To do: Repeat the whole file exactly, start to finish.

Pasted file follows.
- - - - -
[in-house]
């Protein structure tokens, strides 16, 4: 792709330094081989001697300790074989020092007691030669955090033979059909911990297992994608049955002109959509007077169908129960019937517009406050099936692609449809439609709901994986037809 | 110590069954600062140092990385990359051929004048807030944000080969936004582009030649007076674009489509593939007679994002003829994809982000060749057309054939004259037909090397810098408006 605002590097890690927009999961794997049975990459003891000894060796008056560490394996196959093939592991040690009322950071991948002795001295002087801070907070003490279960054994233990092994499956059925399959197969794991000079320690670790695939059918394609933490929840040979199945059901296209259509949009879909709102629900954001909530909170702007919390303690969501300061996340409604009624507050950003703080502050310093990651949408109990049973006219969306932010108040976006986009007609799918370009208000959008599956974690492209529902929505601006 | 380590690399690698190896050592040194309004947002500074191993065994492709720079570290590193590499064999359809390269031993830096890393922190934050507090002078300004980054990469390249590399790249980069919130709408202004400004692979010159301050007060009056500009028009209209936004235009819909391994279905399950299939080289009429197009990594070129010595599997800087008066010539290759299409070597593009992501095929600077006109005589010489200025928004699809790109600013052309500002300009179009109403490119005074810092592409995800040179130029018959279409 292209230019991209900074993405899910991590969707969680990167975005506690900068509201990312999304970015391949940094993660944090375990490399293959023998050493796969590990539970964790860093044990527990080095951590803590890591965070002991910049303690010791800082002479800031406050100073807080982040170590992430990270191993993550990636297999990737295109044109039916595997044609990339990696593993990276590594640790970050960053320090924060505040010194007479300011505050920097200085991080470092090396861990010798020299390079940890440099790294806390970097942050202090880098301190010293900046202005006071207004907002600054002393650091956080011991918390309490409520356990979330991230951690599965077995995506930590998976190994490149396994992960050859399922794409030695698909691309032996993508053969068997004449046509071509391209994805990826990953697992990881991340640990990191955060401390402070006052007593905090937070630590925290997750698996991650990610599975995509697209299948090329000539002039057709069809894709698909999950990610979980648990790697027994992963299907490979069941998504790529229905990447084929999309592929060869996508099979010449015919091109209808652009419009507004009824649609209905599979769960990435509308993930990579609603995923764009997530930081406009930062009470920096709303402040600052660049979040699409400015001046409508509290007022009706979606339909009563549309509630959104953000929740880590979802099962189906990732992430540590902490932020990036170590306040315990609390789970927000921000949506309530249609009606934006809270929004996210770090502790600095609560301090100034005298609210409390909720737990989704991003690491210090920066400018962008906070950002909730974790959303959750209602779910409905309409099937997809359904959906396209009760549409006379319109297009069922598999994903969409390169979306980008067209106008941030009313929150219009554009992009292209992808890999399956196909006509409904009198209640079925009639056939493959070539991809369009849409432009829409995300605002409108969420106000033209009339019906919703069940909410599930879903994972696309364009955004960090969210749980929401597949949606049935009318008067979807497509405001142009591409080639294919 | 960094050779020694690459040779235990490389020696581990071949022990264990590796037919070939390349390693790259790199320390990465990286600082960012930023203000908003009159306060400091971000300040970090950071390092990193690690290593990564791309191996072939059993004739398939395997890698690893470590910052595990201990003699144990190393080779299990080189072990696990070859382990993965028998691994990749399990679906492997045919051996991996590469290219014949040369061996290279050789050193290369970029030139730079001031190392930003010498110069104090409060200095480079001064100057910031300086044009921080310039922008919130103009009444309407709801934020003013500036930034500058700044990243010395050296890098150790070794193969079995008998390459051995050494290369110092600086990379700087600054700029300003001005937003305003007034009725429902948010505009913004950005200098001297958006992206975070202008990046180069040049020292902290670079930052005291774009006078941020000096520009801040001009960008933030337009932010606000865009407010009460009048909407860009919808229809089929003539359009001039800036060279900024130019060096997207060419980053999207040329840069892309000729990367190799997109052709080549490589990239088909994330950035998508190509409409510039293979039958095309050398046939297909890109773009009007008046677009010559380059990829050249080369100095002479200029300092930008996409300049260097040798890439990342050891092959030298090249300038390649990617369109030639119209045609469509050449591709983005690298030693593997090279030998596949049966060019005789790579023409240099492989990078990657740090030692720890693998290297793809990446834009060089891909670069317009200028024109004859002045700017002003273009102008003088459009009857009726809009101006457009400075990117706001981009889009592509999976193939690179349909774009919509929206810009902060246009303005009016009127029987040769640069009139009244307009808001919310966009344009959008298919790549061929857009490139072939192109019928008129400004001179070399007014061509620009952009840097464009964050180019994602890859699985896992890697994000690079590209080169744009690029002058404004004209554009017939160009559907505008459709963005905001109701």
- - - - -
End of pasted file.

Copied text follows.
[in-house]
């Protein structure tokens, strides 16, 4: 792709330094081989001697300790074989020092007691030669955090033979059909911990297992994608049955002109959509007077169908129960019937517009406050099936692609449809439609709901994986037809 | 110590069954600062140092990385990359051929004048807030944000080969936004582009030649007076674009489509593939007679994002003829994809982000060749057309054939004259037909090397810098408006 605002590097890690927009999961794997049975990459003891000894060796008056560490394996196959093939592991040690009322950071991948002795001295002087801070907070003490279960054994233990092994499956059925399959197969794991000079320690670790695939059918394609933490929840040979199945059901296209259509949009879909709102629900954001909530909170702007919390303690969501300061996340409604009624507050950003703080502050310093990651949408109990049973006219969306932010108040976006986009007609799918370009208000959008599956974690492209529902929505601006 | 380590690399690698190896050592040194309004947002500074191993065994492709720079570290590193590499064999359809390269031993830096890393922190934050507090002078300004980054990469390249590399790249980069919130709408202004400004692979010159301050007060009056500009028009209209936004235009819909391994279905399950299939080289009429197009990594070129010595599997800087008066010539290759299409070597593009992501095929600077006109005589010489200025928004699809790109600013052309500002300009179009109403490119005074810092592409995800040179130029018959279409 292209230019991209900074993405899910991590969707969680990167975005506690900068509201990312999304970015391949940094993660944090375990490399293959023998050493796969590990539970964790860093044990527990080095951590803590890591965070002991910049303690010791800082002479800031406050100073807080982040170590992430990270191993993550990636297999990737295109044109039916595997044609990339990696593993990276590594640790970050960053320090924060505040010194007479300011505050920097200085991080470092090396861990010798020299390079940890440099790294806390970097942050202090880098301190010293900046202005006071207004907002600054002393650091956080011991918390309490409520356990979330991230951690599965077995995506930590998976190994490149396994992960050859399922794409030695698909691309032996993508053969068997004449046509071509391209994805990826990953697992990881991340640990990191955060401390402070006052007593905090937070630590925290997750698996991650990610599975995509697209299948090329000539002039057709069809894709698909999950990610979980648990790697027994992963299907490979069941998504790529229905990447084929999309592929060869996508099979010449015919091109209808652009419009507004009824649609209905599979769960990435509308993930990579609603995923764009997530930081406009930062009470920096709303402040600052660049979040699409400015001046409508509290007022009706979606339909009563549309509630959104953000929740880590979802099962189906990732992430540590902490932020990036170590306040315990609390789970927000921000949506309530249609009606934006809270929004996210770090502790600095609560301090100034005298609210409390909720737990989704991003690491210090920066400018962008906070950002909730974790959303959750209602779910409905309409099937997809359904959906396209009760549409006379319109297009069922598999994903969409390169979306980008067209106008941030009313929150219009554009992009292209992808890999399956196909006509409904009198209640079925009639056939493959070539991809369009849409432009829409995300605002409108969420106000033209009339019906919703069940909410599930879903994972696309364009955004960090969210749980929401597949949606049935009318008067979807497509405001142009591409080639294919 | 960094050779020694690459040779235990490389020696581990071949022990264990590796037919070939390349390693790259790199320390990465990286600082960012930023203000908003009159306060400091971000300040970090950071390092990193690690290593990564791309191996072939059993004739398939395997890698690893470590910052595990201990003699144990190393080779299990080189072990696990070859382990993965028998691994990749399990679906492997045919051996991996590469290219014949040369061996290279050789050193290369970029030139730079001031190392930003010498110069104090409060200095480079001064100057910031300086044009921080310039922008919130103009009444309407709801934020003013500036930034500058700044990243010395050296890098150790070794193969079995008998390459051995050494290369110092600086990379700087600054700029300003001005937003305003007034009725429902948010505009913004950005200098001297958006992206975070202008990046180069040049020292902290670079930052005291774009006078941020000096520009801040001009960008933030337009932010606000865009407010009460009048909407860009919808229809089929003539359009001039800036060279900024130019060096997207060419980053999207040329840069892309000729990367190799997109052709080549490589990239088909994330950035998508190509409409510039293979039958095309050398046939297909890109773009009007008046677009010559380059990829050249080369100095002479200029300092930008996409300049260097040798890439990342050891092959030298090249300038390649990617369109030639119209045609469509050449591709983005690298030693593997090279030998596949049966060019005789790579023409240099492989990078990657740090030692720890693998290297793809990446834009060089891909670069317009200028024109004859002045700017002003273009102008003088459009009857009726809009101006457009400075990117706001981009889009592509999976193939690179349909774009919509929206810009902060246009303005009016009127029987040769640069009139009244307009808001919310966009344009959008298919790549061929857009490139072939192109019928008129400004001179070399007014061509620009952009840097464009964050180019994602890859699985896992890697994000690079590209080169744009690029002058404004004209554009017939160009559907505008459709963005905001109701």